New LEADS minor helps students build leadership skills

The HEDCO Building

Developing a new minor is a major project, and the new Leadership + Administrative Skills undergraduate minor was years in the making.

The minor, known as LEADS, was developed by the Department of Educational Methodology, Policy and Leadership in the UO College of Education. Coordinators carefully extracted elements from the department’s master’s and doctoral programs in educational leadership and combined them with foundational blocks for undergraduates. They had discussions with departments across the university, with different ideas injected into the mix.

The goal of the minor is to prepare students for leadership roles in areas such as education, social change and public interests. It filtered through department and university approval processes over the course of a decade and came to life this term with its first class, Exploring Leadership.

“There’s a very unique set of ingredients that we have in this program that are really different than the other ones that we’ve seen out there,” said Charles Martinez, head of the educational methodology department. “I think it’s because we think of this not as a person or a position or a role as a leader, we think of this as a skill set that we all use when we’re navigating systems, that we can all develop.”

The minor is open to all majors and offers courses on topics such as program evaluation, change and leadership, and equity leadership. It prepares students in data-based decision-making, leading groups and processes, employing data analytics and methodologies, incorporating multiple perspectives, evaluating programs and promoting equitable outcomes.

Kathleen Scalise, an associate professor in the department, is teaching the first Exploring Leadership class.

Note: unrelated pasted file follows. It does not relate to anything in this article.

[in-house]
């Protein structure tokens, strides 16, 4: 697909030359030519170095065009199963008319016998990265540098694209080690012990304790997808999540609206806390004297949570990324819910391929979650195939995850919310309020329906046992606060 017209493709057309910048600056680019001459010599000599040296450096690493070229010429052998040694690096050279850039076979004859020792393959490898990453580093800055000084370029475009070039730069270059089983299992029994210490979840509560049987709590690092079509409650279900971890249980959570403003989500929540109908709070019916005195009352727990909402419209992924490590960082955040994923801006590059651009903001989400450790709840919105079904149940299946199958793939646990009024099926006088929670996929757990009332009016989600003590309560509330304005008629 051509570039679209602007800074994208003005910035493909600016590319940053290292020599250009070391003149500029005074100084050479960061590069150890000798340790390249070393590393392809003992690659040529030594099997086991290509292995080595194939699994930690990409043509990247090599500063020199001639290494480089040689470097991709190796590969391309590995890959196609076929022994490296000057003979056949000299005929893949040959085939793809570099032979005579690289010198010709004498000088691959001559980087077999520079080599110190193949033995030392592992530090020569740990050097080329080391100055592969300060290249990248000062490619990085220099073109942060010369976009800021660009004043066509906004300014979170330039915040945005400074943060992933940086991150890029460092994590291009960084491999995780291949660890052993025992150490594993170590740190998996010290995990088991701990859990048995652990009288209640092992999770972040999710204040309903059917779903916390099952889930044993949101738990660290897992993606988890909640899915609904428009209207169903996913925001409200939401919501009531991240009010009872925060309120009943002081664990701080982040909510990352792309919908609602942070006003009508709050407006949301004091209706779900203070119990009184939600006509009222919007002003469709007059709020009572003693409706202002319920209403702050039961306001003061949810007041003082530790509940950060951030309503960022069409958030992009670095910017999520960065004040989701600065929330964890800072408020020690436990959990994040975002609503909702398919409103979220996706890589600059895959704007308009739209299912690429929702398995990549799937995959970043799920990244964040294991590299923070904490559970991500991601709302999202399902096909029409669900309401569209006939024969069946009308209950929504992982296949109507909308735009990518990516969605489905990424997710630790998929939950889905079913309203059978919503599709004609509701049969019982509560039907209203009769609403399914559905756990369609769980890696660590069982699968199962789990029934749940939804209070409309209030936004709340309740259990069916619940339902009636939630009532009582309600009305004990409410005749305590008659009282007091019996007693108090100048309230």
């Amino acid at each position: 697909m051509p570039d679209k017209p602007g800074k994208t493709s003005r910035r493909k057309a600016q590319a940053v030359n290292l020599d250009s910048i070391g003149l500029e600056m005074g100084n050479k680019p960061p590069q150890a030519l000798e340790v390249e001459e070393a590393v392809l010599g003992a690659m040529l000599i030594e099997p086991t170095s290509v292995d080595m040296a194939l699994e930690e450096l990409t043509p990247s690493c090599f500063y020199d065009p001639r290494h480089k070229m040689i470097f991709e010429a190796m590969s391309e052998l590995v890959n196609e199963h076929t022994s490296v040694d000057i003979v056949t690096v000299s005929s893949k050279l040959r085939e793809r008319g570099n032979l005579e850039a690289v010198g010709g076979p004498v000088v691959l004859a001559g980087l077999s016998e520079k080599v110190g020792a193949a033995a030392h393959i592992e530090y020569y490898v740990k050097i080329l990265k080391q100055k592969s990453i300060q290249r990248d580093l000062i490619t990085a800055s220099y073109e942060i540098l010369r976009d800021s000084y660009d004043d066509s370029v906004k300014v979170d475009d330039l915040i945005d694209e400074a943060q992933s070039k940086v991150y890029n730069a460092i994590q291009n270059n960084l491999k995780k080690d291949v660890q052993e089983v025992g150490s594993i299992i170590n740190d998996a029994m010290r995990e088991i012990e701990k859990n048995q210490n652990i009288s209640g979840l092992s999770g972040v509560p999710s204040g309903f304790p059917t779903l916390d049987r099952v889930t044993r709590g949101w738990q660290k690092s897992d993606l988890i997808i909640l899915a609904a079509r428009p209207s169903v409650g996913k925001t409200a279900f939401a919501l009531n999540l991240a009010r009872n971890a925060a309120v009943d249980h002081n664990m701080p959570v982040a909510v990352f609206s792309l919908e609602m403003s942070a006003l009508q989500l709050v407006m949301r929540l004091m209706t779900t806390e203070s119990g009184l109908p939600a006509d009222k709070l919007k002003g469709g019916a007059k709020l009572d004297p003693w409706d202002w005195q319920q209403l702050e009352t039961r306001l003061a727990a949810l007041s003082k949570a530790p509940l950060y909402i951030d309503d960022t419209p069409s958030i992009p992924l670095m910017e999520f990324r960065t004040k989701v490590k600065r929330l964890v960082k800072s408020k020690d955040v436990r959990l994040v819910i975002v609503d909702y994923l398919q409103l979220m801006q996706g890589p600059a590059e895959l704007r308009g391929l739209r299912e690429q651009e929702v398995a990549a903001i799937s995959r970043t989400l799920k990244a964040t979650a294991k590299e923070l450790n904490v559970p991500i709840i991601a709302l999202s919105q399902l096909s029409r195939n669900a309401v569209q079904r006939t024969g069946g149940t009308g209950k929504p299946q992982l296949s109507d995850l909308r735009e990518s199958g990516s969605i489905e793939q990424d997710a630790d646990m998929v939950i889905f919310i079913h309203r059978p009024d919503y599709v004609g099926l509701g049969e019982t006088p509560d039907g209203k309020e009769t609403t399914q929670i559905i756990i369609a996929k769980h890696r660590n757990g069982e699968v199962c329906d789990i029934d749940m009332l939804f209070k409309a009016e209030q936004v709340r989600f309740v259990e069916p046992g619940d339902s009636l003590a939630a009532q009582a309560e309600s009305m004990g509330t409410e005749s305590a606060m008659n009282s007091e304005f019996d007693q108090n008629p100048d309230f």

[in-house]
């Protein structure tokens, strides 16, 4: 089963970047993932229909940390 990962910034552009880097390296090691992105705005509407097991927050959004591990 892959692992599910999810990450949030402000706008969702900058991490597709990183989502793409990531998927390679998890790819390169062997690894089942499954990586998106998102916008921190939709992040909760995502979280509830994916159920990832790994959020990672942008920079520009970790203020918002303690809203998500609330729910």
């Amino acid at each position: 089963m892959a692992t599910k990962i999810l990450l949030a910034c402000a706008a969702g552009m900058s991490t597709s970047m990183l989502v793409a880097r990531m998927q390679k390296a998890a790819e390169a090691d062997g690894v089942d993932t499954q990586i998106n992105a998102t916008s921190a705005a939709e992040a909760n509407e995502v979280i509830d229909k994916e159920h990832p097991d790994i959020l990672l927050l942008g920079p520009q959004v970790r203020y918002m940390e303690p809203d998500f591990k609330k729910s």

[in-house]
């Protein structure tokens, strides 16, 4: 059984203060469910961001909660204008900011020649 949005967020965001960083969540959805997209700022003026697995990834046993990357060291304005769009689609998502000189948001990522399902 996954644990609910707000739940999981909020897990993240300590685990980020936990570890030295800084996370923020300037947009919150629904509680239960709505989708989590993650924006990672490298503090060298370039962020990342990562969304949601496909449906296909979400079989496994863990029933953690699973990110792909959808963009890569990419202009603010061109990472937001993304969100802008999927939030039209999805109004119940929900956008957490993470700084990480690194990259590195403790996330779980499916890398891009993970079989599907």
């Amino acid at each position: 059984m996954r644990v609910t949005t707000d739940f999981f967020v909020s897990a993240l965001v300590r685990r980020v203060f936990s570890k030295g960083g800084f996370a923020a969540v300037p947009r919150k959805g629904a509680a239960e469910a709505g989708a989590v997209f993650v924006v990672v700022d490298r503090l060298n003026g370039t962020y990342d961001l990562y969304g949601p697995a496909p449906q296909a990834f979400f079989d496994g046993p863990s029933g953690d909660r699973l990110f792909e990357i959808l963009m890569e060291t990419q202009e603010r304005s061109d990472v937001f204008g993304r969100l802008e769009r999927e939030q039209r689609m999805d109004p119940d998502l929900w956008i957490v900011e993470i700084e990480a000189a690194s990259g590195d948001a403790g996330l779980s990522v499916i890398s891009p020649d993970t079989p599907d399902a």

“We’re going to look at the major leadership models and approaches that are out there in the field. So we’ll discuss that and some of the strengths and weaknesses and applications of different types of approaches,” she said.  “Then we’ll land on a model and populate it with the kinds of things that we teach our graduate students.”

The class is a prerequisite for the minor’s other five courses, which can be taken in any order. The minor also offers a four-plus-two option,  which lets students to take four or five of the minor’s courses and replace the other one or two with approved courses from other departments.

Scalise said the four-plus-two option opens up opportunities for partnerships. Students could receive funding from outside sources for leadership projects that would also count as credit towards the minor.

“We’re very interested in building partnerships to provide more experiential leadership opportunities to students,” she said.

The program needed a minimum of 12 students in its first class and  reached 27 during the first week of registration. Though the minor is designed to prepare students for leadership roles in educational and social service organizations, the enrolled students have come from departments such as journalism; business; planning, public policy and management; and biochemistry, as well as from the College of Education.

“Students want to see how it connects with their fields of study, and I think that’ll play out when they first see the class and how it works,” Scalise said. “The reason we wanted a minor and not a major is because we’re seeing it as adding to whatever a student’s substantive focus is in their major. We want to work on identifying their identities as leaders and work on some skill building around where they see themselves as leaders but then intersect that with their own goals of where they’re going in their fields.”

Martinez said they wanted the minor to reflect the department’s work in a unique way.

“Our identity as a department is really about how to use evidence and research to really change systems and practices in the field,” he said. “Leaders like to talk about change. Anytime a new leader comes into a place or an organization all they want to do is talk about change, but what we’re trying to do is say that leading change is actually a very specific set of skills.”

By Sarah Eddy, University Communications